Notes of Cabinet Meeting on the President's Address to Congress
Nov. 21. We met at the President's. The manner of explaining to Congress the intentions of the Proclmn. was the matter of debate. E.R. produced his way of stating it. This expressed it's views to have been 1. to keep our citizens quiet. 2. to intimate to foreign nations that it was the Pr's opinion that the interests and dispositions of this country were for peace. Hamilton produced his statement, in which he declared his intention to be to say nothing which could be laid hold of for any purpose, to leave the proclamation to explain itself. He entered pretty fully into all the argumentation of Pacificus, he justified the right of the Presidt. to declare his opinion for a future neutrality, and that there existed no circumstances to oblige the US. to enter into the war on account of the guarantee, and that in agreeing to the proclmn. he meant it to be understood as conveying both those declarations, viz. neutrality, and that the casus federis on the guarantee did not exist. He admitted the Congress might notwithstanding declare war notwithstanding these declarations of the Presidt. In like manner they might declare war in the face of a treaty, and in direct infraction of it. Among other positions laid down by him, this was with great positiveness, that the constn. having given power to the Presidt. and Senate to make treaties, they might make a treaty of neutrality, which should take from Congress the right to declare war in that particular case, and that under the form of a treaty they might exercise any powers whatever, even those exclusively given by the constn. to the H. of representatives. R. opposed this position, and seemed to think that where they undertook to do acts by treaty (as to settle a tariff of duties) which were exclusively given to the legislature, that an act of the legislature would be necessary to confirm them, as happens in England when a treaty interferes with duties established by law.—I insisted that in giving to the Pres. and Senate a power to make treaties, the constn. meant only to1 authorize them to carry into effect by way of treaty any powers they might constitutionally exercise. I was sensible of the weak points in this position, but there were still weaker in the other hypotheses, and if it be impossible to discover a rational measure of authority to have been given by this clause, I would rather suppose that the cases which my hypothesis would leave unprovided, were not thought of by the Convention, or if thought of, could not be agreed on, or were thought on and deemed unnecessary to be invested in the government. Of this last description were treaties of neutrality, treaties2 offensive and defensive &c. In every event I would rather construe so narrowly as to oblige the nation to amend and thus3 declare what powers they could agree to yeild, than too broadly and indeed so broadly as to enable the Executive and Senate to do things which the constn. forbid.—On the question Which form of explaining the principles of the Proclmn. should be adopted? I declared for R's. tho' it gave to that instrument more objects than I had contemplated. K declared for H's. The Presidt. said he had had but one object, the keeping our people quiet till Congress should meet, that nevertheless to declare he did not mean a declaration of neutrality in the technical sense of the phrase, might perhaps be crying peccavi before he was charged. However he did not decide between the two draughts.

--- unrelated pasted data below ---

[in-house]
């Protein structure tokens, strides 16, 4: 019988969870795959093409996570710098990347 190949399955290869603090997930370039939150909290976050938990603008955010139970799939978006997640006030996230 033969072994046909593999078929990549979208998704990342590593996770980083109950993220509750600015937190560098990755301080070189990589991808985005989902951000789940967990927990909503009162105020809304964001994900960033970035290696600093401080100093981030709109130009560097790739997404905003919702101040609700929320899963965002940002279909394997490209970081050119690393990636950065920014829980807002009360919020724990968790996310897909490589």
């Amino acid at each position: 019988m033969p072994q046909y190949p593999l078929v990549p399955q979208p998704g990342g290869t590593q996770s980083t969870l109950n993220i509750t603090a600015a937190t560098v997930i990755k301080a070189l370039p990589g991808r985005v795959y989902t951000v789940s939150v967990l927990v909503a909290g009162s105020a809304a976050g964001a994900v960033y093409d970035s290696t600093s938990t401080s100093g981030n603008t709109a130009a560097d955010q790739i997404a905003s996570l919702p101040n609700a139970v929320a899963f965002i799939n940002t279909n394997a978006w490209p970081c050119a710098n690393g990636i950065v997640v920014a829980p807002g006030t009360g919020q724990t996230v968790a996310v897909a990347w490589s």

MS (DLC); entirely in TJ's hand; partially dated; written on the second and third sides of two sheets containing Notes on Alexander Hamilton and the French Revolution, 15 Nov. (Entry 603.1), Notes of Cabinet Meetings on Edmond Charles Genet and the President's Address to Congress, 8 and 18 Nov. (Entry 603.2), and Notes of Cabinet Meeting on the President's Address to Congress, 23 Nov. 1793 (Entry 603.3).
- TJ here canceled “permit.”
- TJ here canceled “of allia.”
- TJ here canceled “interpose.”